Complexity and decentralization are two of many factors that exacerbate the criminality and corruption in financial institutions, professor of politics in the Wilson School Nolan McCarty said in a lecture on Wednesday.

McCarty began his lecture by discussing the main thesis of his newly co-authored book, “Political Bubbles: Financial Crises and the Failure of American Democracy.” His discussion focused on financial crimes, such as money laundering and bank fraud, as systematic problems that shed light on the relationship between the financial sector and the federal government. McCarty used the recent legal conflict between Bank of America and the Federal Housing Finance Agency to explain the legal inadequacy in the status quo. While Bank of America paid $9.5 billion as a settlement for faulty mortgage-backed securities, this settlement is minuscule in comparison to the net revenue they made committing the financial crime.


“If we think of these settlements as being deterrent, I think there are a lot of questions there,” McCarty said.

He noted that most crises do not result from a failure of the entire financial sector but rather only a couple of “bad apples.” Because only a few financial companies commit crimes, federal agencies have the tendency to wait until they commit the crime to catch them, rather than taking proactive enforcement. As a result, it is difficult to know how much crime was committed, and only a fourth of the estimated number of financial crimes are actually revealed.

But a larger consequence, according to McCarty, is that the “bad apple” financial institutions will soon win a comparative advantage over the entire legal framework.

The complexity and decentralization of our financial system, McCarty explained, is problematic because it prevents agencies from knowing the intent behind bad things that happen. With different departments doing their respective tasks, the rule of law in finance ultimately depends on firms’ ability to train their traders and employees adequately.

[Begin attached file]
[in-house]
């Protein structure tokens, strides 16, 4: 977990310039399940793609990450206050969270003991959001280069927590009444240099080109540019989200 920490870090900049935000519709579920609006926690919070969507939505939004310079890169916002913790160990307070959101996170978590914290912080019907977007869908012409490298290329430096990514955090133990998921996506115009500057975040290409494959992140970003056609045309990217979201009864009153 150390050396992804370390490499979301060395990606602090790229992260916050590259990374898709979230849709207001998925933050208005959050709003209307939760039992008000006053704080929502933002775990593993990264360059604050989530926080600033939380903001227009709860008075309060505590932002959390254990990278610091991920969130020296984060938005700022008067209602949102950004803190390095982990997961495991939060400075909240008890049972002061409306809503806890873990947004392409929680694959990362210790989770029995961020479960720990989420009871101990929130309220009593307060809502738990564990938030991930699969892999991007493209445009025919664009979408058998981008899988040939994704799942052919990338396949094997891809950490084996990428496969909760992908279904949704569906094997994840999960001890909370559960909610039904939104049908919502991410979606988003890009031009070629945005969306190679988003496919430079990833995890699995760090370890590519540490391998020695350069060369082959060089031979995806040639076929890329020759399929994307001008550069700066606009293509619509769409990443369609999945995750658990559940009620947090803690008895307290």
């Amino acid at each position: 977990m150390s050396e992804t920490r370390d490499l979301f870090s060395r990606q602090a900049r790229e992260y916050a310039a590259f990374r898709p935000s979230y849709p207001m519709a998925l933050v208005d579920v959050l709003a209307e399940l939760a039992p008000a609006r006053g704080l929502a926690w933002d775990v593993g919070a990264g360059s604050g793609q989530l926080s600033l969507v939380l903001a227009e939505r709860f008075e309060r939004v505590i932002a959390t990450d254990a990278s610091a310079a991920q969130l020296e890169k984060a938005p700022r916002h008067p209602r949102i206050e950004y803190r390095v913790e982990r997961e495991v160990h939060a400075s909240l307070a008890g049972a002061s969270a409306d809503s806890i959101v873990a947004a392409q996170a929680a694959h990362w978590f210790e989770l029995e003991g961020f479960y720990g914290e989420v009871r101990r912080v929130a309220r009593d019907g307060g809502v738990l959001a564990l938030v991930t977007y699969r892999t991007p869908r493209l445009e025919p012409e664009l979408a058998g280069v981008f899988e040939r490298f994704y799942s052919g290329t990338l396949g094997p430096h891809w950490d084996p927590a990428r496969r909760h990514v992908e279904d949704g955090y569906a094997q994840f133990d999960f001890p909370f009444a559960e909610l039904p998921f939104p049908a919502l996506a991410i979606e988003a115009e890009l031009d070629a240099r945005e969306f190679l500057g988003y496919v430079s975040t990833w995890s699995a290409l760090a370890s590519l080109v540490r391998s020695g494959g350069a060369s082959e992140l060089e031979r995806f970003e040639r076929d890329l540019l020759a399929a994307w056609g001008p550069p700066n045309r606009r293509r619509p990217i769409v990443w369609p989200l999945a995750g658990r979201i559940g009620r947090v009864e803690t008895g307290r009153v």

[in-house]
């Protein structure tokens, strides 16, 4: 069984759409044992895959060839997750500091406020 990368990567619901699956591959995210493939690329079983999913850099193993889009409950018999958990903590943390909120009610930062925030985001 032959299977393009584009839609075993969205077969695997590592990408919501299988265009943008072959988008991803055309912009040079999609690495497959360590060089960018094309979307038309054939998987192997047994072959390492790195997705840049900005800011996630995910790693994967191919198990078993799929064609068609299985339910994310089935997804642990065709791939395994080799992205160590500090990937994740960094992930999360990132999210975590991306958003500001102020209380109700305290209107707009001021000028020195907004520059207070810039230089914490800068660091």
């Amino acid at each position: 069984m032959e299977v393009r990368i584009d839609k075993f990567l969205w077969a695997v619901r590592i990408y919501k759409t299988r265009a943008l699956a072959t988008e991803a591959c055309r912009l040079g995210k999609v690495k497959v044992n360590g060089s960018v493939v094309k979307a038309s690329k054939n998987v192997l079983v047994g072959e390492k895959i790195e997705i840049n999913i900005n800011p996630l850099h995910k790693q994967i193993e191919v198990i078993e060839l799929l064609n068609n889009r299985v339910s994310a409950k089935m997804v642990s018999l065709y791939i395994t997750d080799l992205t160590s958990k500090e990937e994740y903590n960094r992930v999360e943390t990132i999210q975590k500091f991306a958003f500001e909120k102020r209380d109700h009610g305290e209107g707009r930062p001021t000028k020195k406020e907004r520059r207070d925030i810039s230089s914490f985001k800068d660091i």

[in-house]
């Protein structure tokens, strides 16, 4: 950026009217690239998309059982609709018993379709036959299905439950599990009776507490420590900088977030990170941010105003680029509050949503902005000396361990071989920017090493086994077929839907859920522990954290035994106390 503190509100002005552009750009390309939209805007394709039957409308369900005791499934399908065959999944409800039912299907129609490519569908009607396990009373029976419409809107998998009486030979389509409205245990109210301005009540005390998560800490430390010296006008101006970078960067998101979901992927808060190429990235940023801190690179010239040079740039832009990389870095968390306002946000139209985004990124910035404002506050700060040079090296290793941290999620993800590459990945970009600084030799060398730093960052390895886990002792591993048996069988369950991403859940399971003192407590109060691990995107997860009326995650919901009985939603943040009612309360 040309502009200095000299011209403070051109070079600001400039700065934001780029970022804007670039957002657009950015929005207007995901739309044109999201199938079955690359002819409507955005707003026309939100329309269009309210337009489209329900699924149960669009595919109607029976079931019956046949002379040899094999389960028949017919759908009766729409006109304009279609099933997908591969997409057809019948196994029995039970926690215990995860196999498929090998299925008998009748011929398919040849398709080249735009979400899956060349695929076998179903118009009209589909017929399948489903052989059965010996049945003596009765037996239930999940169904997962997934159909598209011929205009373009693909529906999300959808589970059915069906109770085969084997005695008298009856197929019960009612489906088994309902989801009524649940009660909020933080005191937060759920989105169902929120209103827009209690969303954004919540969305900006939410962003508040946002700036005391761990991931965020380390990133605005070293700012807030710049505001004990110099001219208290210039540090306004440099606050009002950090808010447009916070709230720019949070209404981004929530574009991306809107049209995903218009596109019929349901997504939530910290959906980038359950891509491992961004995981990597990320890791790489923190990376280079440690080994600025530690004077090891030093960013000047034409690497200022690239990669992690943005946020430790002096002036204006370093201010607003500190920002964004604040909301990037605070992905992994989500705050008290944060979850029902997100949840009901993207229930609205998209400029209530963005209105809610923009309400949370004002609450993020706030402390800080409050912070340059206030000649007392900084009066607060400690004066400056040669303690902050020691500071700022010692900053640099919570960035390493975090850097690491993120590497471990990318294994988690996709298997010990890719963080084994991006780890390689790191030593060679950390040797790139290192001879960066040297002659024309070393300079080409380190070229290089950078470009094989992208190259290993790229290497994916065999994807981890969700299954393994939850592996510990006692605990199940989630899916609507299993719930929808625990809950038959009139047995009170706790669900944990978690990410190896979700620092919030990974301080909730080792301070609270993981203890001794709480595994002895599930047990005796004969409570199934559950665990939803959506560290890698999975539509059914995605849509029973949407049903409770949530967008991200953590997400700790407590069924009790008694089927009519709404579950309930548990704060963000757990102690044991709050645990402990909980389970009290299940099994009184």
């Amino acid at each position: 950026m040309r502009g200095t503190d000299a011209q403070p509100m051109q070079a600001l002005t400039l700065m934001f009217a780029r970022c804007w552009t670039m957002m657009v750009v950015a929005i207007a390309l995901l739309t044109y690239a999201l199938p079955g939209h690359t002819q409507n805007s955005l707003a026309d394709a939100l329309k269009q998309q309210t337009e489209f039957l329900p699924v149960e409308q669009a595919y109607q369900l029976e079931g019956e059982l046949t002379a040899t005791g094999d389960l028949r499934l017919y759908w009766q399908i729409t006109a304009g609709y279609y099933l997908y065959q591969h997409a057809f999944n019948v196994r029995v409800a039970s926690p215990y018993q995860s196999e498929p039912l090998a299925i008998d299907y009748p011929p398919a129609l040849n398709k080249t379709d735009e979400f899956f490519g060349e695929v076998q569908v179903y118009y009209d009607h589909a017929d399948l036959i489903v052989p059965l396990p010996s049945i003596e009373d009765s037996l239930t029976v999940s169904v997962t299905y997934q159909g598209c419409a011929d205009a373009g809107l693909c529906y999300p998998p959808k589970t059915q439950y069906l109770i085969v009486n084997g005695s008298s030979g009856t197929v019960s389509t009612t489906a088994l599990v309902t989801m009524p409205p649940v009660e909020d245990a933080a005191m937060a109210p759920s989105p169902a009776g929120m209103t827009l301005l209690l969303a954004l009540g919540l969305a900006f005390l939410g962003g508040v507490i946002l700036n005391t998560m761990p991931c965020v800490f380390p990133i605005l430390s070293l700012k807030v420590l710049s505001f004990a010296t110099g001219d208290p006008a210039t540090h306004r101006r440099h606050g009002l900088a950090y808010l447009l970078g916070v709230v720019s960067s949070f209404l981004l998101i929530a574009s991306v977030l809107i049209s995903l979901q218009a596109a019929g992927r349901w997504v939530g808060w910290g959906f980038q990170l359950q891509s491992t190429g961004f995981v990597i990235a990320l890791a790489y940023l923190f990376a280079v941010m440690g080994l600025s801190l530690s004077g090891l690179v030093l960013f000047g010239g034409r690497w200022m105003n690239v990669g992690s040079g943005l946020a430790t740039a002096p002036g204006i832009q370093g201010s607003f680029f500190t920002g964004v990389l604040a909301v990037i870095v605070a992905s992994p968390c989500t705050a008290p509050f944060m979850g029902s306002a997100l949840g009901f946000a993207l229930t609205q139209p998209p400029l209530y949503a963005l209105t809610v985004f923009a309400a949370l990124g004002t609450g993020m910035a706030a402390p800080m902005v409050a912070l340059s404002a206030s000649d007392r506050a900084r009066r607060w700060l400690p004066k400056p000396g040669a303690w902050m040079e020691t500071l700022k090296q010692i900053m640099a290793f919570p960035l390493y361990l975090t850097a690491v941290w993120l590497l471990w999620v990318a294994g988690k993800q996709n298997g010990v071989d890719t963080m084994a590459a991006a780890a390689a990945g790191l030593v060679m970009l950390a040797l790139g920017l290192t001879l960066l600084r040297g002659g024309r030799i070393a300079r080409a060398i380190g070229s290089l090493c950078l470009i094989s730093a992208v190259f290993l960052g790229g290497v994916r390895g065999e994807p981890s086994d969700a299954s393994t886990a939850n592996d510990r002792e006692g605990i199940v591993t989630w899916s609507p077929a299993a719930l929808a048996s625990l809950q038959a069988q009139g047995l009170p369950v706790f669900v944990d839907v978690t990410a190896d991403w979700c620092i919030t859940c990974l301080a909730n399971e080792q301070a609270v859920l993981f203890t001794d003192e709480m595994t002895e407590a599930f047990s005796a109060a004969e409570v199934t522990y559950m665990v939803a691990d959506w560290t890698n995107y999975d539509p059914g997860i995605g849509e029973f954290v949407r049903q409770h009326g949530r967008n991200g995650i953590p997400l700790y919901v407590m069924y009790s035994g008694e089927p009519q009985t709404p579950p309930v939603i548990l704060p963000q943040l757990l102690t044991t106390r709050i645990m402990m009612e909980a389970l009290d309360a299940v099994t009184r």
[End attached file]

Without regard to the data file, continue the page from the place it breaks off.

McCarty explained that due to Congress’ legislative structure, with the House of Representatives changing every two years, politicians have supported deregulation of financial institutions.

“Perception that criminal prosecution of banks will create economic shocks is one that politicians would like to avoid,” McCarty added.

McCarty concluded his lecture by suggesting ways that federal agencies could curb financial criminality. Among those solutions were a more aggressive use of existing legal tools, new legal tools to broaden accountability and a reduction in the complexity and size of our financial sector.

“Prosecutors try to innovate on the way they use laws. They try to be novel and original and try to come up with interpretations with existing laws to make their cases,” said McCarty. However, he explained that such measures are inadequate, and agencies ought to instead better understand the value of financial innovation to determine how much of it actually has social value and how much is just used to mask financial crime.

McCarty spoke at 4:30 p.m. in Dodds Auditorium in Robertson Hall as part of the Stuart Lecture Series on Institutional Corruption in America. His lecture, titled “Too Big to Jail: On Not Prosecuting the Financial Crisis,” was sponsored by the James Madison Program in American Ideals and Institutions.

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